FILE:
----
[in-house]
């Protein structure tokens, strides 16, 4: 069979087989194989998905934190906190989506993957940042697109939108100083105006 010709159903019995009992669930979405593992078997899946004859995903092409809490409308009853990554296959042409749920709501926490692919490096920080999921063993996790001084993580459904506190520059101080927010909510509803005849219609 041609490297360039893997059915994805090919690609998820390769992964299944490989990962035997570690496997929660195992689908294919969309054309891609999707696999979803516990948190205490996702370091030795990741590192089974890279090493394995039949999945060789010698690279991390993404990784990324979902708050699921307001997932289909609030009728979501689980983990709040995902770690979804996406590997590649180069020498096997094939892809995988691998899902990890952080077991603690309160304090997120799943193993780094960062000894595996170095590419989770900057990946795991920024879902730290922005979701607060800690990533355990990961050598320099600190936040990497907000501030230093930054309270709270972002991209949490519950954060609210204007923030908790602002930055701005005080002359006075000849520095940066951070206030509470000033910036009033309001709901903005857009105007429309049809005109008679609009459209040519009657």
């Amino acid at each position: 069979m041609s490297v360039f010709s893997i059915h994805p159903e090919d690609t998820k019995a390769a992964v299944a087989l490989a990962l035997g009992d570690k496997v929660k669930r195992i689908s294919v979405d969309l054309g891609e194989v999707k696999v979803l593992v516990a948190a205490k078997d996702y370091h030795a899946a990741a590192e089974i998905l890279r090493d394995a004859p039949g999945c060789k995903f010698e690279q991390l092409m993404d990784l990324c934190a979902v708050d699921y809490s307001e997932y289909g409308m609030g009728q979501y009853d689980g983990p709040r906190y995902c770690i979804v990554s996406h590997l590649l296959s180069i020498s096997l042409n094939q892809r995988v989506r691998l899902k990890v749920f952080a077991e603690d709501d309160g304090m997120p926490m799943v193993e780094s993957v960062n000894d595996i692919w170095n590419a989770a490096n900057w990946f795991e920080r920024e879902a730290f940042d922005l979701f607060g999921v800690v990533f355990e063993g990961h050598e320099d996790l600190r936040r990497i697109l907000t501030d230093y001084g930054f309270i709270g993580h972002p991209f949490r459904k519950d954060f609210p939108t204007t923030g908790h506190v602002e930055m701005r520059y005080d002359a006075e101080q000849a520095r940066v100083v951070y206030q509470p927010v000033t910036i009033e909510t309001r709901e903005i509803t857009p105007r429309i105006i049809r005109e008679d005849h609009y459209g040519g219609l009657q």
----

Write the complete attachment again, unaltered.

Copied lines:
[in-house]
């Protein structure tokens, strides 16, 4: 069979087989194989998905934190906190989506993957940042697109939108100083105006 010709159903019995009992669930979405593992078997899946004859995903092409809490409308009853990554296959042409749920709501926490692919490096920080999921063993996790001084993580459904506190520059101080927010909510509803005849219609 041609490297360039893997059915994805090919690609998820390769992964299944490989990962035997570690496997929660195992689908294919969309054309891609999707696999979803516990948190205490996702370091030795990741590192089974890279090493394995039949999945060789010698690279991390993404990784990324979902708050699921307001997932289909609030009728979501689980983990709040995902770690979804996406590997590649180069020498096997094939892809995988691998899902990890952080077991603690309160304090997120799943193993780094960062000894595996170095590419989770900057990946795991920024879902730290922005979701607060800690990533355990990961050598320099600190936040990497907000501030230093930054309270709270972002991209949490519950954060609210204007923030908790602002930055701005005080002359006075000849520095940066951070206030509470000033910036009033309001709901903005857009105007429309049809005109008679609009459209040519009657």
């Amino acid at each position: 069979m041609s490297v360039f010709s893997i059915h994805p159903e090919d690609t998820k019995a390769a992964v299944a087989l490989a990962l035997g009992d570690k496997v929660k669930r195992i689908s294919v979405d969309l054309g891609e194989v999707k696999v979803l593992v516990a948190a205490k078997d996702y370091h030795a899946a990741a590192e089974i998905l890279r090493d394995a004859p039949g999945c060789k995903f010698e690279q991390l092409m993404d990784l990324c934190a979902v708050d699921y809490s307001e997932y289909g409308m609030g009728q979501y009853d689980g983990p709040r906190y995902c770690i979804v990554s996406h590997l590649l296959s180069i020498s096997l042409n094939q892809r995988v989506r691998l899902k990890v749920f952080a077991e603690d709501d309160g304090m997120p926490m799943v193993e780094s993957v960062n000894d595996i692919w170095n590419a989770a490096n900057w990946f795991e920080r920024e879902a730290f940042d922005l979701f607060g999921v800690v990533f355990e063993g990961h050598e320099d996790l600190r936040r990497i697109l907000t501030d230093y001084g930054f309270i709270g993580h972002p991209f949490r459904k519950d954060f609210p939108t204007t923030g908790h506190v602002e930055m701005r520059y005080d002359a006075e101080q000849a520095r940066v100083v951070y206030q509470p927010v000033t910036i009033e909510t309001r709901e903005i509803t857009p105007r429309i105006i049809r005109e008679d005849h609009y459209g040519g219609l009657q």